The public has a limited, qualified right to inspect and copy public records and documents that is grounded in the First Amendment and common law. See United States v. Higuera-Guerrero (In re Copley Press, Inc.), 518 F.3d 1022, 1029 (9th Cir. 2008) (citing Nixon v. Warner Commc'ns, Inc., 435 U.S. 589, 597 (1978)). This right does not guarantee an absolute ability to receive copies of any public record or document on demand. Plaintiff's assertion that he attempted to access the Plan on specific days and was not given immediate access to the Plan "at that time" thus do not sufficiently indicate Plaintiff was engaged in a protected First Amendment activity. Plaintiff does not allege that he was denied any access to inspect and copy the public records and documents he requested, but instead merely states a series of incidents which seem to indicate he desired unfettered access to records, which the First Amendment does not guarantee. The documents judicially noticed consist of extensive correspondence between Plaintiff and various CDPR employees, documenting many records provided to Plaintiff, which Plaintiff does not dispute. At the motion to dismiss stage, the Court does not weigh evidence provided by the parties. However, as pled, Plaintiff's allegations of specific instances in which he was denied access to the Plan, coupled with undisputed instances in which Plaintiff did receive many of the records he sought, do not state a cognizable First Amendment claim.

For these reasons, Defendants' motion to dismiss Plaintiff's Second Cause of Action for failure to state a claim under 42 U.S.C. § 1983 premised upon a violation of the First Amendment is granted. Plaintiff will be permitted an opportunity to attempt to plead facts in an amended complaint that substantiates a violation effectuated by the denial of access to public records. Further, as previously noted, Plaintiff must ultimately prove that Defendants' challenged conduct was such that would chill or silence a person of ordinary firmness from future protected First Amendment activities, and also that Defendants' desire to cause the chilling effect was a "but-for cause" of the action. At minimum, Plaintiff must allege that he was harmed by Defendants' actions, see Rhodes v. Robinson, 408 F.3d at 567 n.11, and that a desire to cause a chilling effect was a "but for" cause of Defendants' actions.*fn2

(ii) Fourteenth Amendment Claims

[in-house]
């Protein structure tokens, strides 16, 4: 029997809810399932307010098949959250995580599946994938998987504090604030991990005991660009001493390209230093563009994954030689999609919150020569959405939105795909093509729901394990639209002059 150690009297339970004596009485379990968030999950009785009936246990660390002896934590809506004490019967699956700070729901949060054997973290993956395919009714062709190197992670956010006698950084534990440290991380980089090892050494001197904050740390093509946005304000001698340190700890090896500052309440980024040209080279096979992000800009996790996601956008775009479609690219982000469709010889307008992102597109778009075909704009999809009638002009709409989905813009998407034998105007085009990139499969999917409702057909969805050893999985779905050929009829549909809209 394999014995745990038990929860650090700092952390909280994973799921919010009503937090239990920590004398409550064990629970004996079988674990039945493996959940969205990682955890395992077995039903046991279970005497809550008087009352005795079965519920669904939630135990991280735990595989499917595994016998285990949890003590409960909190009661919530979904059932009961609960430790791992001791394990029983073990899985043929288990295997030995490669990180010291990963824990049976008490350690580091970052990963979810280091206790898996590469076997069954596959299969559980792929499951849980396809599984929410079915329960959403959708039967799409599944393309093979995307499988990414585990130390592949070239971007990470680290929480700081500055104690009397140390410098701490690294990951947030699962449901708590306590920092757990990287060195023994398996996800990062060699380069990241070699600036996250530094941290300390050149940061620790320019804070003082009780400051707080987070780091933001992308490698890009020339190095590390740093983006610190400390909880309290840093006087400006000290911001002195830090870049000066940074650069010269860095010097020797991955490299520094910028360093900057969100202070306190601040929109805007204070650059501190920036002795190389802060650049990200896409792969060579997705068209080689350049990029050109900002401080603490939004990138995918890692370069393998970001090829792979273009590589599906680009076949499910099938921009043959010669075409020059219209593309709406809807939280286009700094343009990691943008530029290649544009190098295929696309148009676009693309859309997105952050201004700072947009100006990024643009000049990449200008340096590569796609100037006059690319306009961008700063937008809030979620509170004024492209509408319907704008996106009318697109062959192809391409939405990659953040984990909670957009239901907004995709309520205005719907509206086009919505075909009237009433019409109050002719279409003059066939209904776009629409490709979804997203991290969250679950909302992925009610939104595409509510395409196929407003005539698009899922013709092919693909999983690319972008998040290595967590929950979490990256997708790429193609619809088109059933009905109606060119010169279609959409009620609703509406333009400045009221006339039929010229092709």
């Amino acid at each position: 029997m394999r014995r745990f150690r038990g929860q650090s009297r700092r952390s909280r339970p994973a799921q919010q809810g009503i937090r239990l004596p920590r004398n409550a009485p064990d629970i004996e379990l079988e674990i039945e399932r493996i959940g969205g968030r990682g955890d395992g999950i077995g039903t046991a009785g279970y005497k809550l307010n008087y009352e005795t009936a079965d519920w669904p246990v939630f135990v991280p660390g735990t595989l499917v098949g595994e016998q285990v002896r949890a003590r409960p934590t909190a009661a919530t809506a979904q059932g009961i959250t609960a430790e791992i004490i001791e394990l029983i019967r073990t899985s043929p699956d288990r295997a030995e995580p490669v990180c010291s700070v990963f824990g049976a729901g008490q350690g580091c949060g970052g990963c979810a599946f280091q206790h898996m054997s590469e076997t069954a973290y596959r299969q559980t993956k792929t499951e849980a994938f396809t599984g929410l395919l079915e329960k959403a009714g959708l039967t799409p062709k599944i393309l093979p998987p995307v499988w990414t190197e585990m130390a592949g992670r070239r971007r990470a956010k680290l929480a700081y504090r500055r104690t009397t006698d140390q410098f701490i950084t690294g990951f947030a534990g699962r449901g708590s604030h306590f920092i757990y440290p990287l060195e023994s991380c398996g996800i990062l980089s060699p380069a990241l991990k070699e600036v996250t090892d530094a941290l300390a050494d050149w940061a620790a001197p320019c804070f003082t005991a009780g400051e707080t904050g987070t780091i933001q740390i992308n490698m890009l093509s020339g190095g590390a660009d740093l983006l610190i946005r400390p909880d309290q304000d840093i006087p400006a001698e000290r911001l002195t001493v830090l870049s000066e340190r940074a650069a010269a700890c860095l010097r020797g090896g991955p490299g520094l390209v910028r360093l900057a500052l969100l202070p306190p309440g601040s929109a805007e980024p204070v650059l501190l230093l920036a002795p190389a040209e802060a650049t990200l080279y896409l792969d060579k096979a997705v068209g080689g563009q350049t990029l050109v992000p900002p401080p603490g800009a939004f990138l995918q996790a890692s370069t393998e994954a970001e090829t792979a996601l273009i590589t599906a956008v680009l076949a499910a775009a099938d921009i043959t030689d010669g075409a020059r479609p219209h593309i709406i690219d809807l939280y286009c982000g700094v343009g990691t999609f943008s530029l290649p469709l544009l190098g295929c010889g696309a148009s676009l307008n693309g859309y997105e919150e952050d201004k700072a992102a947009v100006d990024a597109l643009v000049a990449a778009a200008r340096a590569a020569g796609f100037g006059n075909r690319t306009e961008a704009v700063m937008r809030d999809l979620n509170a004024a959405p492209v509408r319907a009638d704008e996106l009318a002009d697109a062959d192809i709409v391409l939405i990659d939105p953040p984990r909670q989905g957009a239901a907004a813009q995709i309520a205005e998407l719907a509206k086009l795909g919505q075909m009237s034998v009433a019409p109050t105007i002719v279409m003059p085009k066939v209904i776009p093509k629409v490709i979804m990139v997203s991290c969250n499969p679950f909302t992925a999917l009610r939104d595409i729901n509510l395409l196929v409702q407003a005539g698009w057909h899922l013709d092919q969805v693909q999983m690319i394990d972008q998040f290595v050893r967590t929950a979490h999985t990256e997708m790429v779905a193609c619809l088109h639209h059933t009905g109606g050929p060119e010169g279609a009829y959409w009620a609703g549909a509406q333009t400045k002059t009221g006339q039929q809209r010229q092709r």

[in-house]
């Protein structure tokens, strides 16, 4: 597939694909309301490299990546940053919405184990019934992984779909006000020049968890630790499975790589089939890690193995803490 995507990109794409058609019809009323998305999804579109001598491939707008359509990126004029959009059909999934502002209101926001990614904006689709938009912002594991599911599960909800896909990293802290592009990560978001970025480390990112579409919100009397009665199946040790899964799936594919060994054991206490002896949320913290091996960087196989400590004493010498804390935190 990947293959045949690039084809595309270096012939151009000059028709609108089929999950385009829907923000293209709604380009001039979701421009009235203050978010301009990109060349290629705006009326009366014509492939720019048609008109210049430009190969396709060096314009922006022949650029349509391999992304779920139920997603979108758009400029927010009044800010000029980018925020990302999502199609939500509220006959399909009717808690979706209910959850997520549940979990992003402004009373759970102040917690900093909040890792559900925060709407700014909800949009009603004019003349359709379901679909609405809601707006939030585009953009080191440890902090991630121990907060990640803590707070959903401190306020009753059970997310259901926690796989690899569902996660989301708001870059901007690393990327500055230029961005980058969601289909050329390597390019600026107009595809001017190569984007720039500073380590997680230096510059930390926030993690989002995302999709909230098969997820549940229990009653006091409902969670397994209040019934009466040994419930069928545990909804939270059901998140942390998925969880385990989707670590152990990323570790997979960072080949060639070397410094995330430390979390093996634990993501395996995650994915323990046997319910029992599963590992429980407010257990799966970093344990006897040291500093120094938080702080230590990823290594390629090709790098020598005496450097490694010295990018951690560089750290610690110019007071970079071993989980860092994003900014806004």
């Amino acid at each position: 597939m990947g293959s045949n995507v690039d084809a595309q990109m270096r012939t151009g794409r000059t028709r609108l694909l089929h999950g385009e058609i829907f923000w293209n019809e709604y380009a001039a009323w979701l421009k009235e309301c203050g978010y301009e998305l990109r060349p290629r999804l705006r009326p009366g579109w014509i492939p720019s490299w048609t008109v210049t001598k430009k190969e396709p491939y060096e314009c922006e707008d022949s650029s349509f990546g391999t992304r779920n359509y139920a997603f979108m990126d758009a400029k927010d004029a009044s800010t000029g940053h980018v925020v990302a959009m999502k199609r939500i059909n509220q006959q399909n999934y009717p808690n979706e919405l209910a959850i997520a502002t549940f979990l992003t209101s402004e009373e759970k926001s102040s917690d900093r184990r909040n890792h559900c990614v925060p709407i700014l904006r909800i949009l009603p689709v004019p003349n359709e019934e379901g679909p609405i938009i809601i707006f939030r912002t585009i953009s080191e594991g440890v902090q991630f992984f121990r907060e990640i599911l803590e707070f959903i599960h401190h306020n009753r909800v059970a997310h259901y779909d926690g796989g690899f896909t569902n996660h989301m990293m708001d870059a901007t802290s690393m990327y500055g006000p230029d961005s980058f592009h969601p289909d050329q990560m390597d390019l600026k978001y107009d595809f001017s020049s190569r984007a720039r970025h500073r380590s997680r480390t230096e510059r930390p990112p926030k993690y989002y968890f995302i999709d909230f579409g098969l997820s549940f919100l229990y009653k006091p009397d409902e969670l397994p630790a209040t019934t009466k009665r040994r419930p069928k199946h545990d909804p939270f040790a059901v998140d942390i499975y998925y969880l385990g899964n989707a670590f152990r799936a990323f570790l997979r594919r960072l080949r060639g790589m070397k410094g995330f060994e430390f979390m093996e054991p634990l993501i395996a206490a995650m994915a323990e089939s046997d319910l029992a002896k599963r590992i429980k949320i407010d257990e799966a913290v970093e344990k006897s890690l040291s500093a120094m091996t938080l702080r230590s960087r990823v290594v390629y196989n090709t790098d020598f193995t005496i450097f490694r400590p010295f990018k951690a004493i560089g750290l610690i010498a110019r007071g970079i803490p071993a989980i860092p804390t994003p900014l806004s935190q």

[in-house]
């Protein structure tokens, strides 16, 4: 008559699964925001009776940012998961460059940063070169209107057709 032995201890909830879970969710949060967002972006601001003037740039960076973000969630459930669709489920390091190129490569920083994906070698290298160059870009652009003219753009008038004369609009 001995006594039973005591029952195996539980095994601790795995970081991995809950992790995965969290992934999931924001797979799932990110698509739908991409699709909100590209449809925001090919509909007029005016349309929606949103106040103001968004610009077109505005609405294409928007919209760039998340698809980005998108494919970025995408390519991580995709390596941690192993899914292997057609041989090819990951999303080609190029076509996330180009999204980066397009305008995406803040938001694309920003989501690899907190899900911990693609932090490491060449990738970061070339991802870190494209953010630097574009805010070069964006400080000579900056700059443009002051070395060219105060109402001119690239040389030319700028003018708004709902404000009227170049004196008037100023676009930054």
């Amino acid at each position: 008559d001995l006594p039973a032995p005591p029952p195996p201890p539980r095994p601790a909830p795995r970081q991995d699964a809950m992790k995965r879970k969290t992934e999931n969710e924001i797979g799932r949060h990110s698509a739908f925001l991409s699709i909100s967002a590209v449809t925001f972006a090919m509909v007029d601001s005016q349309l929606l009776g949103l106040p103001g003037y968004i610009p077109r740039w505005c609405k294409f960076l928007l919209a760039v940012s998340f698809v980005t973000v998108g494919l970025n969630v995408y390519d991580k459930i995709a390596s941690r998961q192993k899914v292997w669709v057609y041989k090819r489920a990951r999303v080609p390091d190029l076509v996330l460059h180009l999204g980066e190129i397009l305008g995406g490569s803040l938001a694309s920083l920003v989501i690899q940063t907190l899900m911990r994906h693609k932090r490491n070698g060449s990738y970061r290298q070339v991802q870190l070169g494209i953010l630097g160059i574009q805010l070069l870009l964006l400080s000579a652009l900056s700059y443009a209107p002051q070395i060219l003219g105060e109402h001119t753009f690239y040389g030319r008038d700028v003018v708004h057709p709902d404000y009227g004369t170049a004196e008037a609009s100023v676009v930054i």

In his opposition, Plaintiff also argues he has alleged a federal claim under 42 U.S.C. § 1983 because "an assault, battery, and the deprivation of access to public facilities violates the Fourteenth Amendment." (Pl's Opp'n 5.) According to Plaintiff, it is "well established that § 1983 provides a remedy for one who has been the victim of an assault and battery at the hands of a person acting under color of state law," and that the Fourteenth Amendment protects a person's right to remain in a public place for a lawful purpose. (Id. at 5, 7) (citing Gregory v. Thompson, 500 F.2d 59 (9th Cir. 1974)). Additionally, Plaintiff argues that the complaint's allegations of assault and the denial of access to public facilities by CPRA employees renders the complaint sufficient, even though the Second Cause of Action does not mention these facts and proceeds under a different First Amendment theory, discussed above. (Id. at 7.) Plaintiff argues that "a complaint should not be dismissed if it states a claim under any legal theory, even if the plaintiff erroneously relies on a different legal theory." (Id.) (quoting Haddock v. Bd. of Dental Examiners of California, 777 F.2d 462, 464 (9th Cir. 1985)). The plaintiff in Haddock was pro se, which impacted the court's decision to liberally construe the complaint. However, the Court agrees that even where, as here, Plaintiff is represented by counsel, Plaintiff's complaint should not be dismissed if the facts alleged state a claim for a Fourteenth Amendment violation, even if not pled explicitly as such.

But here, even liberally construed, Plaintiff's allegations do not support a cognizable claim under the Fourteenth Amendment. The fact that Plaintiff was ordered out of two park headquarters by CDPR officers on two separate occasions, even if supported by some threat of force, such as the threatened use of pepper spray (Compl. ¶¶ 29-40), does not state a violation of Plaintiff's Fourteenth Amendment rights. Not every use of force or threat of force by a state employee constitutes a violation of a person's constitutional rights. As the Supreme Court stated in Baker v. McCollan, 443 U.S. 137, 145-46 (1979), an action such as an assault, battery, or false imprisonment, even though it might rise to the level of a state law tort, does not automatically present a Section 1983 claim actionable in federal court:

The Fourteenth Amendment does not protect against all deprivations of liberty. It protects only against deprivations of liberty accomplished "without due process of law." . . . Section 1983 imposes liability for violations of rights protected by the Constitution, not for violations of duties of care arising out of tort law. Remedy for the latter type of injury must be sought in state court under traditional tort-law principles. Just as "[m]edical malpractice does not become a constitutional violation merely because the victim is a prisoner," Estelle v. Gamble, 429 U.S. 97, 106 (1976), false imprisonment does not become a violation of the Fourteenth Amendment merely because the defendant is a state official.